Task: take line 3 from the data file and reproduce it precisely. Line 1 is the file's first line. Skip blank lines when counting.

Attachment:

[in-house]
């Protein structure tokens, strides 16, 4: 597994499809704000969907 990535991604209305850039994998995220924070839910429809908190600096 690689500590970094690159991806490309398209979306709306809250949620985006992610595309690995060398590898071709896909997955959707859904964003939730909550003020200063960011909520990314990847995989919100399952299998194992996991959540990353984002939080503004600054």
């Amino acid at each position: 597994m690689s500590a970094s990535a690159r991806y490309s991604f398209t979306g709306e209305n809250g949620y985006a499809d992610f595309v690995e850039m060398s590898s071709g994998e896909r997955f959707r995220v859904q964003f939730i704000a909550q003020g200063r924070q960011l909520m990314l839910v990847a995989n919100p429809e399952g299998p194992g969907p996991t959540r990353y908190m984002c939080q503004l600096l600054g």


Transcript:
């Amino acid at each position: 597994m690689s500590a970094s990535a690159r991806y490309s991604f398209t979306g709306e209305n809250g949620y985006a499809d992610f595309v690995e850039m060398s590898s071709g994998e896909r997955f959707r995220v859904q964003f939730i704000a909550q003020g200063r924070q960011l909520m990314l839910v990847a995989n919100p429809e399952g299998p194992g969907p996991t959540r990353y908190m984002c939080q503004l600096l600054g």